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xmp2assert

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In ruby we use `# =>` as a comment marker that mean the immediately adjacent expression's expected value. There are gems like xmpfilter / seening_is_believing, which are to generate such comments. They are very useful. But so far we lack feature that does vice-versa; to check if the comment is actually the output of the expression. This is the library that does it.
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You might have experience of encountering something like

1 + 2 # => 3

What is this comment? This means when you evaluate 1 + 2, the result is 3.

This kind of comments are handy. But one thing remains uncertain is: do they actually are right?

There are tools like JoshCheek/seeing_is_believing who generates such comments, but so far I have never seen a tool that does vice versa.

So I made this library.

Basic usage as script

I made a fairly simple script named xmpcheck.rb. Run that with a list of ruby script.

% bundle exec xmpcheck.rb file file file ...

It automatically checks for those comments and see if they are right.

Library usage

Really sorry but we have no dedicated document than the YARD. Pro-tip: look at XMP2Assert::Assertions

Languages understood by this library

  • Everything but comments are passed verbatimly to underlying ruby interpreter. We don't go deep in this area.

  • There are currently four kinds of special comments that make sense. All other comments are verbatimly passed to the underlying ruby interpreter (and then, silently ignored there).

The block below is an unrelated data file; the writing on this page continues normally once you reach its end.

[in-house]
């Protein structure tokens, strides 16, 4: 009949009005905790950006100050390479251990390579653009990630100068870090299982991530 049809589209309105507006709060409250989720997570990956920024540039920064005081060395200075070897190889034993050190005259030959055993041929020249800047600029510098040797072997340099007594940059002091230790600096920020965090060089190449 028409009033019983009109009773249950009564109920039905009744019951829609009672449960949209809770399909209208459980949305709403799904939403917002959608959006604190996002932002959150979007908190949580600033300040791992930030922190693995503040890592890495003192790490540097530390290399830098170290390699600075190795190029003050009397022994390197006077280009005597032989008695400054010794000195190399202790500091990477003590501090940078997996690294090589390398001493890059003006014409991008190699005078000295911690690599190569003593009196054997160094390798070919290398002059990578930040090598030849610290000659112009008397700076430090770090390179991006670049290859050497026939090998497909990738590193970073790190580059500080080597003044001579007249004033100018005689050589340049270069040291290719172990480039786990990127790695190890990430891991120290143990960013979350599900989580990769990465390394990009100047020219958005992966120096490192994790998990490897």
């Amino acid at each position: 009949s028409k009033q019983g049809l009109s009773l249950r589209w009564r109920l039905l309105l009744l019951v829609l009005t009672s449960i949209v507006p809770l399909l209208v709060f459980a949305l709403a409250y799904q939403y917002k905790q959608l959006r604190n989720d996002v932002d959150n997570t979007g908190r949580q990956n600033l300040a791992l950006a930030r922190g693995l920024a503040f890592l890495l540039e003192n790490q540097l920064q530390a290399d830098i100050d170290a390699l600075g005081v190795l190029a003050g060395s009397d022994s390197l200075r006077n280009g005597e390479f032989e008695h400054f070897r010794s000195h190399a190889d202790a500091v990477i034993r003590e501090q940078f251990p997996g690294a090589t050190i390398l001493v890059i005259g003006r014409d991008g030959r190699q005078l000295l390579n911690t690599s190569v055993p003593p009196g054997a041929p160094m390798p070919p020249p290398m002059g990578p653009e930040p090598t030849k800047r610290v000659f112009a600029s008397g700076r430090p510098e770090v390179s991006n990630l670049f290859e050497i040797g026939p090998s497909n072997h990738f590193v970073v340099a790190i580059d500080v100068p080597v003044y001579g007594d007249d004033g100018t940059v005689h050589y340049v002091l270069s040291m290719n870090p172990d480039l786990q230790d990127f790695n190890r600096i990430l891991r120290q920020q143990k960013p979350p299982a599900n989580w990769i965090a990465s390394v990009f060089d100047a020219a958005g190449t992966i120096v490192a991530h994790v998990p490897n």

• The most basic => comment describes the value of an expression that is immediately leading the comment.

    1 + 2 # => 3
  • An exceptions is described by a ~> comment. Because exceptions are kind of control flows, the thing the comment describes tends to be a statement, not expression-in-general.

    raise "foo" # ~> foo
  • Outputs are also described. There are two kinds of IO comments; >> for stdout and !> for stderr. Note however that They are checked buffered, not line-by-line.

    puts "foo" # >> foo
  • Comments are not mixed i.e. you can't describe stderr and stdout in a same line. You have to separate them in dedicated lines.

    STDOUT.puts "foo"; STDERR.puts "bar"
    # => nil
    # >> foo
    # ~> bar
  • The "expression that is immediately leading the comment" is not that obvious than you think. For instance,

    <<END + <<END.lines.length
    foo
    END
    #{<<END}
    bar
    END
    END
    # => ...?

    This is a valid ruby script but extraordinary complicated. What is the expression that the comment at the last line describes? It is strongly advised that you should not write such things and go concise.

    Understanding of non-comment ruby expression is best effort; done using heuritics.

What if I want to contribute?

Before proceeding any further, you have to take this action:

  1. Clone this project.
  2. Run the test at least once.
  3. Read through the style guide.
  4. Create your own topic branch and do your stuff.
  5. Send us a pull request.